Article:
Which one is better and when

10 months ago by

I was coding (a) part of ex1 of Exercise sheet 1.
There is a simple pythonic way to calculate F(x):

x = np.log(np.sort(numbers))
y = np.log(np.arange(len(numbers),0,-1) / len(numbers))

However this should not work when we have equal x values. (Right?) Therefore I made the following more non-pythonic solution

for i in range(1,len(numbers)):

Which one is better? Do we have to worry for equal values in general or it's more like task-dependent?

Could you expand on "should not work when we have equal x values"?
written 10 months ago by Dr Damon Wischik  
Of course. However I might have misunderstood the definition of F(x), so I might be wrong as well. What I get is that the first code does the following:
x will be the log of sorted numbers: a list which will look like
[small numbers,..,larger ones,..,large numbers]
however x might contain duplicates, e.g.
[smallV1, smallV1, smallV1, .., large numbers]
where smallV1 is some value that's always the same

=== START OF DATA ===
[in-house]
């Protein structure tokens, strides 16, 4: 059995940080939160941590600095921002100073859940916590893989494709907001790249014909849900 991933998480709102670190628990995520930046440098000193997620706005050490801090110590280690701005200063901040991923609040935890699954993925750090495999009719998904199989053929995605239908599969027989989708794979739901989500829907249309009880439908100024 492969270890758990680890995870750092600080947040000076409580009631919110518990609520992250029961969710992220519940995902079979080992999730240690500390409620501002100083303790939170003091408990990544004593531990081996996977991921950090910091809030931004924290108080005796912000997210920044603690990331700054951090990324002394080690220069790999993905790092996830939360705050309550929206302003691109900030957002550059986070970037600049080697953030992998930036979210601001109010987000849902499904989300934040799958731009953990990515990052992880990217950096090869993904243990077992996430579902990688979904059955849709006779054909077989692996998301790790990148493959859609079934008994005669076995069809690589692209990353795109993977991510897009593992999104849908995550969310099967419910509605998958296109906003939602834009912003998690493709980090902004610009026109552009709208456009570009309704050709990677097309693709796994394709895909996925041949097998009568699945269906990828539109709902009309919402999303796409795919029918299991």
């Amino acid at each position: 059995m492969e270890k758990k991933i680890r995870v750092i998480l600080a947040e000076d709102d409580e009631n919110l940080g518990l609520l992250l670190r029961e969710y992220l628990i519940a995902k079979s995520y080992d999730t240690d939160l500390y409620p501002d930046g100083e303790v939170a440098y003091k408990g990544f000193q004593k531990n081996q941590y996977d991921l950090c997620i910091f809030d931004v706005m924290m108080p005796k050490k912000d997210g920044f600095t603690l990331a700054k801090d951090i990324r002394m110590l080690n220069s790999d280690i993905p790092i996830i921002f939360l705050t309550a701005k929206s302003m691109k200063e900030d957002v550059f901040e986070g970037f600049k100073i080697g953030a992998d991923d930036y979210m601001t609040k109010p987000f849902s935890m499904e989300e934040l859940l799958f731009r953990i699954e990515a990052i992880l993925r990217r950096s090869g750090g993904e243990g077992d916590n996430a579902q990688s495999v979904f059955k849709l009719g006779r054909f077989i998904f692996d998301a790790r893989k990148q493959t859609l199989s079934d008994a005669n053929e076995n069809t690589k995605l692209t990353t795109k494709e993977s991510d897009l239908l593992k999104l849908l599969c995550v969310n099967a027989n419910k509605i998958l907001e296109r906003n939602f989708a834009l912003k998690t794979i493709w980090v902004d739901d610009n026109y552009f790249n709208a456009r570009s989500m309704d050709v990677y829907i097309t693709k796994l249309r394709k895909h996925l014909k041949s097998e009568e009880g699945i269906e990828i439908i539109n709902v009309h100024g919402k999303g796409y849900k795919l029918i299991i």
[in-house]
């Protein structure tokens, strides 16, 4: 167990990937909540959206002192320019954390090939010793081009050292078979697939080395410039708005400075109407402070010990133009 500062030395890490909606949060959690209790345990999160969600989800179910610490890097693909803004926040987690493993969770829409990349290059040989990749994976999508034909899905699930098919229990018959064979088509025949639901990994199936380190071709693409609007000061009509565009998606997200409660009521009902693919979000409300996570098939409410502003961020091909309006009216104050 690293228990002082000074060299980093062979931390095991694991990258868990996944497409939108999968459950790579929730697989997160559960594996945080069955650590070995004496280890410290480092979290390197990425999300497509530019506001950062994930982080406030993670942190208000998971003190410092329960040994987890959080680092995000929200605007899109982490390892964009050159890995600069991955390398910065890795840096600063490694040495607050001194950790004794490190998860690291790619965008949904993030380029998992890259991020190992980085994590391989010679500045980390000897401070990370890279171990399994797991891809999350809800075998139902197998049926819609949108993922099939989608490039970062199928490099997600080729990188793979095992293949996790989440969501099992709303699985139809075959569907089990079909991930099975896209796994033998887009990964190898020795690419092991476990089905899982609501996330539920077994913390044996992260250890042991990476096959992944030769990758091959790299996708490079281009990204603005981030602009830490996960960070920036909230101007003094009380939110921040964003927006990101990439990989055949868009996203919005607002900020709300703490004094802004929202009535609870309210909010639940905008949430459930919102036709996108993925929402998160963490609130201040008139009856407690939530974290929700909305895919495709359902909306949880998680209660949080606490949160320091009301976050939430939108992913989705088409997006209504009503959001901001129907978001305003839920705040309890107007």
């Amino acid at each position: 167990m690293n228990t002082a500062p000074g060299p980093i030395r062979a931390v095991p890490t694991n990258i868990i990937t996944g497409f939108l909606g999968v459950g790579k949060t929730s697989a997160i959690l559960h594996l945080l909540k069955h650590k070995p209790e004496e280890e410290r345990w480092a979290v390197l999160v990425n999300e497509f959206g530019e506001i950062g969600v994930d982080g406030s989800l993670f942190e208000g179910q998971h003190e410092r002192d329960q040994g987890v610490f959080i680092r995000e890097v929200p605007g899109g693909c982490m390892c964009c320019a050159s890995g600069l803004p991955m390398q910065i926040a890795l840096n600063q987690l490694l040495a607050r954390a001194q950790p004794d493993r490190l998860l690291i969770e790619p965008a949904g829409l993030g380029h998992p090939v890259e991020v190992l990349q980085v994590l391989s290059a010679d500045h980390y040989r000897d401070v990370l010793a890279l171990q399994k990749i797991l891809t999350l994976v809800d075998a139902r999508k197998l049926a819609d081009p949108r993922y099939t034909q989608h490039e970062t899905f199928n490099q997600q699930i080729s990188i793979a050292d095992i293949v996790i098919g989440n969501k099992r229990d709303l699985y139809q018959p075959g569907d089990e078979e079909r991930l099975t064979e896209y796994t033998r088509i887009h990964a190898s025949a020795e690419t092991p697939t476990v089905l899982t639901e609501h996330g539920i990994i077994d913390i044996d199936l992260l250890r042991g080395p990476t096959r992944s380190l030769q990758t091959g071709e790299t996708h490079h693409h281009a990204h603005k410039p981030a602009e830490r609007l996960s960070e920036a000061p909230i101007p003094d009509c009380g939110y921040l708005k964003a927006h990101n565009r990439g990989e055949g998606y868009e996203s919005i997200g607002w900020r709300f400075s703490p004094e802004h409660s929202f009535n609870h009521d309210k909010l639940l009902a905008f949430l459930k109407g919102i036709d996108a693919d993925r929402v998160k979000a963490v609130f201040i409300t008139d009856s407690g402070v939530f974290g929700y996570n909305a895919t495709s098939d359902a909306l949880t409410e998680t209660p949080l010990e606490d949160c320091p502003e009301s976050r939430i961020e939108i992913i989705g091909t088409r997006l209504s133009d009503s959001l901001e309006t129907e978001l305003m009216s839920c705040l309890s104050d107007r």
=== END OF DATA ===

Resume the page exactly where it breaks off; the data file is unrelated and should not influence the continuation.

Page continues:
the y list will be always the same
[1.0, (len(numbers)-1)/len(numbers), (len(numbers)-2)/len(numbers), .. and so on]
so for same x values we will have different F(x) (i.e. y value) which contradicts to general definition of a function if we assume F(x) is a proper function.

P. S.
Sorry for layout of explanation, I'm in a hurry.
written 10 months ago by Dobrik Georgiev  
You're right that a proper function F(x) isn't allowed to have multiple values for a single x. But Question 1(a) is asking for a plot -- and, for the purposes of plotting, it doesn't hurt to have an improper function! matplotlib.pyplot.plot() just draws a line through the points you give it, and it doesn't mind duplicates. Another tip: look at matplotlib.pyplot.step, which can draw a step function like the one in Section 2.2 of lecture notes.
written 10 months ago by Damon Wischik  

1 Answer

10 months ago by
You're right, the 2nd one works for non-equal values while the first one doesn't. However, there are a number of ways to 'pythonify' your second implementation:

empDistX = []
empDistY = []
numbers = sorted(data) #sorted() is more pythonic, and is valid over all iterables
for i, x in enumerate(numbers): #get the element and index in 1 go
        if(x not in empDistX): #this incurs a slight performance hit
                               #but is more in the python style
                empDistY.append(float(length - i)/ length)

I believe we do have to worry about equal values - in general and in this specific case.

Alright, that's part 1a done... part 1b!
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